Rate Pressure Eases as Retail and Industry Suffer Slowdown

By Philip Thornton Economics Correspondent | The Independent (London, England), June 6, 2002 | Go to article overview
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Rate Pressure Eases as Retail and Industry Suffer Slowdown


Philip Thornton Economics Correspondent, The Independent (London, England)


RETAIL AND industrial lobby groups united yesterday to call on the Bank of England to ignore the feverish housing market and leave interest rates on hold later today.

Figures out yesterday showed that manufacturing, engineering and retail sales all suffered a slowdown last month. The gloomy news contrasted with Monday's Halifax survey that showed house prices surged by an all- time record of 4.2 per cent in May.

The reports, on top of a mixed batch of figures since its last meeting, leaves the Bank with the task of tackling a booming housing market and a manufacturing recession.

Most economists in the City - 24 out of 28 according to the most recent poll - expect the Bank's Monetary Policy Committee to leave rates on hold at their 38-year low of 4.0 per cent when it announces its decision at noon.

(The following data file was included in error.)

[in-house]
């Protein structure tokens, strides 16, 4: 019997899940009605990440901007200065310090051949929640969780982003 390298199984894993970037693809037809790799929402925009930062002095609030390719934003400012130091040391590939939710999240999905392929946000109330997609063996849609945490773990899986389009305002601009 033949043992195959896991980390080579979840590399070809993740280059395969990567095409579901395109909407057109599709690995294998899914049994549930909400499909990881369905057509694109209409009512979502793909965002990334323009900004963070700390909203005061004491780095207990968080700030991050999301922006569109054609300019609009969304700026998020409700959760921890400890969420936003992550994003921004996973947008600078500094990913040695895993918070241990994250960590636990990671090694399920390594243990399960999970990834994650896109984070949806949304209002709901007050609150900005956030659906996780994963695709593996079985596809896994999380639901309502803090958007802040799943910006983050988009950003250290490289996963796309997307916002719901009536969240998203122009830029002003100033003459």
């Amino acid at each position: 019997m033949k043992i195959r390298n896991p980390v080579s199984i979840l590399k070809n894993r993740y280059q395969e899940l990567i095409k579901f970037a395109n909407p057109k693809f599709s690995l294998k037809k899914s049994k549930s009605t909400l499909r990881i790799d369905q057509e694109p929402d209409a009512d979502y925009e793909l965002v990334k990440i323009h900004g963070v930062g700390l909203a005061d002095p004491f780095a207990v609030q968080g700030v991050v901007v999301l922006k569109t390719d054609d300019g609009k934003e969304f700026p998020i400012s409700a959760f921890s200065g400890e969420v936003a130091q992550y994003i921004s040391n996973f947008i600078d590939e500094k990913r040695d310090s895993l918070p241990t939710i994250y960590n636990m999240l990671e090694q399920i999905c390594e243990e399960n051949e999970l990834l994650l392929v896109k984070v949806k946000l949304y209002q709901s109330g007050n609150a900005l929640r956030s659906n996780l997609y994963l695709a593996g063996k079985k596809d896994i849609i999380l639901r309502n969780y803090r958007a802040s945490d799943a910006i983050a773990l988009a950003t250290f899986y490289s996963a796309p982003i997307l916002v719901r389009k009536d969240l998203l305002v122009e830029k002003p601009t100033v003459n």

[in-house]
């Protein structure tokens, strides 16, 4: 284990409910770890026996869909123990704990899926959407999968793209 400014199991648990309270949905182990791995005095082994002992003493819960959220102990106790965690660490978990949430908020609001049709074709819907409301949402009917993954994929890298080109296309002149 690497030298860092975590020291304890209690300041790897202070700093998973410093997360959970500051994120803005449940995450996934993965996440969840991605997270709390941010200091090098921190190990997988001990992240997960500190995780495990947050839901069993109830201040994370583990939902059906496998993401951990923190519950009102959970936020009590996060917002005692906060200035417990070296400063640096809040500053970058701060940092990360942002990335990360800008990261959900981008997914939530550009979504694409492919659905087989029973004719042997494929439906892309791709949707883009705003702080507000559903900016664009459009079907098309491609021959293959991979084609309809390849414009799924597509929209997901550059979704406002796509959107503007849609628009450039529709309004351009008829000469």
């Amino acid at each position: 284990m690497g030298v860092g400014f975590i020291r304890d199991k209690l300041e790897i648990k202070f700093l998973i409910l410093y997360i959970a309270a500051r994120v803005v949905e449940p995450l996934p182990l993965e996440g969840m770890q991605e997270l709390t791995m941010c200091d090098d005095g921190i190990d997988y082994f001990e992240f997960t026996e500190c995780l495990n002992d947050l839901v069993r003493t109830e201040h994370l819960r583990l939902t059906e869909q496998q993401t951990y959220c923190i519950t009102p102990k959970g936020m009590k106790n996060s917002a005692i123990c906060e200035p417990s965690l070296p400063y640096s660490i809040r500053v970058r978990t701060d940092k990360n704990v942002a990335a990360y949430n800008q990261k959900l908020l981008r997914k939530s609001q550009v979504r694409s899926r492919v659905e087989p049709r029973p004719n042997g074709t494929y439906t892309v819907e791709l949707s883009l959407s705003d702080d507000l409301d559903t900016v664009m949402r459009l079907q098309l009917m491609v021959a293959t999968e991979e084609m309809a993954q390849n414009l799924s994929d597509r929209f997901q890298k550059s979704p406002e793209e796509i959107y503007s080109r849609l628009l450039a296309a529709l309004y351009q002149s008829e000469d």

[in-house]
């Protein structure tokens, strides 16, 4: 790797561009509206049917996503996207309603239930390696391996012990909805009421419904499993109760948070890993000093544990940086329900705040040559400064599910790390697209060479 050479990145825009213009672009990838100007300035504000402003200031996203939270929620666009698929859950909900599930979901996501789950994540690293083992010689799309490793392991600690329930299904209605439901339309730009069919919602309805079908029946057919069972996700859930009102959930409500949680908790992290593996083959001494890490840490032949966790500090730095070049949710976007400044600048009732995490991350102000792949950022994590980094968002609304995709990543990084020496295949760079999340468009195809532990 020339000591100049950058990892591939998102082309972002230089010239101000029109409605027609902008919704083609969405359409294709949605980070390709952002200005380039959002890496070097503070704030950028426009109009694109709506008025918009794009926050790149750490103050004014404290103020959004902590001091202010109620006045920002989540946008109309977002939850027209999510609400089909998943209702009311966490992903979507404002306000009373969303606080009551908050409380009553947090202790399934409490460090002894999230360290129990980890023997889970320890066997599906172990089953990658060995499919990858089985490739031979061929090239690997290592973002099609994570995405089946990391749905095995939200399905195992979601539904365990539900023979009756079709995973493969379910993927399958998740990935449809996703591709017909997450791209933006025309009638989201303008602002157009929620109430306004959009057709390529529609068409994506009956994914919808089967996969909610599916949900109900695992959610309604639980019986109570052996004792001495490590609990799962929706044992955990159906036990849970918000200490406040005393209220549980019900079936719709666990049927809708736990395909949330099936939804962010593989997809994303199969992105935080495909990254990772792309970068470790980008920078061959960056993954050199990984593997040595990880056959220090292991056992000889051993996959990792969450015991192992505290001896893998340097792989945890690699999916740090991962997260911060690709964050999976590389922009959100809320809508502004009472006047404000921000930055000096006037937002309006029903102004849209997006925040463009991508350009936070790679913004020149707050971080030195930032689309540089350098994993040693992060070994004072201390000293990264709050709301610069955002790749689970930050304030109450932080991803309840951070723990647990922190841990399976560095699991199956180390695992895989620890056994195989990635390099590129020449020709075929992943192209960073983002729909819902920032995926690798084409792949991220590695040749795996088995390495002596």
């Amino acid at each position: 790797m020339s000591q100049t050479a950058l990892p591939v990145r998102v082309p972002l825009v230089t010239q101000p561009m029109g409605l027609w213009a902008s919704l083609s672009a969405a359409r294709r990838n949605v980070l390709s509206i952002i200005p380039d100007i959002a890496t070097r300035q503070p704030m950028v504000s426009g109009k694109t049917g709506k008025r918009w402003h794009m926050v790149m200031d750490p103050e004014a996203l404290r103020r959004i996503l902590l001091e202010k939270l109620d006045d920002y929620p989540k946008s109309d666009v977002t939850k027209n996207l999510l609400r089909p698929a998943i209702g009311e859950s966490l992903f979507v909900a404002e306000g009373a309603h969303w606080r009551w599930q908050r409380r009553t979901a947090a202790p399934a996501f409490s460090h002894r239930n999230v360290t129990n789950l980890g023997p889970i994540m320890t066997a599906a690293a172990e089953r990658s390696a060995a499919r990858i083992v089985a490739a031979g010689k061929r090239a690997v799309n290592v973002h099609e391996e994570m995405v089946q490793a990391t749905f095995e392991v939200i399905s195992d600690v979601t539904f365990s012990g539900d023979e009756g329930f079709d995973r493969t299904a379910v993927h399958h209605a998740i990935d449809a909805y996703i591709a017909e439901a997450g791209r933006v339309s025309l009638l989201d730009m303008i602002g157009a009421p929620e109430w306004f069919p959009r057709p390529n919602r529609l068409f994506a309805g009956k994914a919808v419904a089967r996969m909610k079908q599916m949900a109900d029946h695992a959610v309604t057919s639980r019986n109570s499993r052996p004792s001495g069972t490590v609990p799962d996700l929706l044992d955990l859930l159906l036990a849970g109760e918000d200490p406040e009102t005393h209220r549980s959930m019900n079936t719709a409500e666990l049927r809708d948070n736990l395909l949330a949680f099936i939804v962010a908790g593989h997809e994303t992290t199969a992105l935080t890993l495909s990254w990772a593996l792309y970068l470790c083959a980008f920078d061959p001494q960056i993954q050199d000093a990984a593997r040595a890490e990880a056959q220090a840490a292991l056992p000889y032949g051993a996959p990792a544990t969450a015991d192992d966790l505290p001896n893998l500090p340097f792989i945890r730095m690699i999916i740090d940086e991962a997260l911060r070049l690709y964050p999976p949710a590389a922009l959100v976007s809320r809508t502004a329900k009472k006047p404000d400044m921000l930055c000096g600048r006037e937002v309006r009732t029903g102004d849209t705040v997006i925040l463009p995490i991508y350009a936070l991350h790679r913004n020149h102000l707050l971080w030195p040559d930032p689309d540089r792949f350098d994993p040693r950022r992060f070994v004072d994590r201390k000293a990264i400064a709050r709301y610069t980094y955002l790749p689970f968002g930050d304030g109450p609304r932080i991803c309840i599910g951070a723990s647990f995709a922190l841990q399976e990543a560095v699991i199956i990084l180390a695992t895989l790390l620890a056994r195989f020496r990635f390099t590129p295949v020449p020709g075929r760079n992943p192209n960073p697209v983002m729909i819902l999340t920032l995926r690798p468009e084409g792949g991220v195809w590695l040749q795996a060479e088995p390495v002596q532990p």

The case for no change was boosted by yesterday's figures. The high-street boom cooled down last month, according to the latest survey from the employers group CBI. It said the balance of retailers reporting a growth in sales volumes almost halved to 25 per cent from April's 57 per cent.

"All the evidence in [the] survey points to a gradual slowdown in consumer spending," said Alastair Eperon, the chair of the CBI's survey panel. "There is no necessity for the Bank of England to increase interest rates [today]." The Engineering Employers' Federation, which published a gloomy economic survey yesterday, agreed. Stephen Radley, its chief economist, said: "The MPC must continue to ignore the clamour for higher rates from those who see inflation lurking round every corner and wait for concrete evidence of a strengthening recovery before acting."

Its survey showed output and orders fell over the latest three months for the fifth successive quarter.

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Rate Pressure Eases as Retail and Industry Suffer Slowdown
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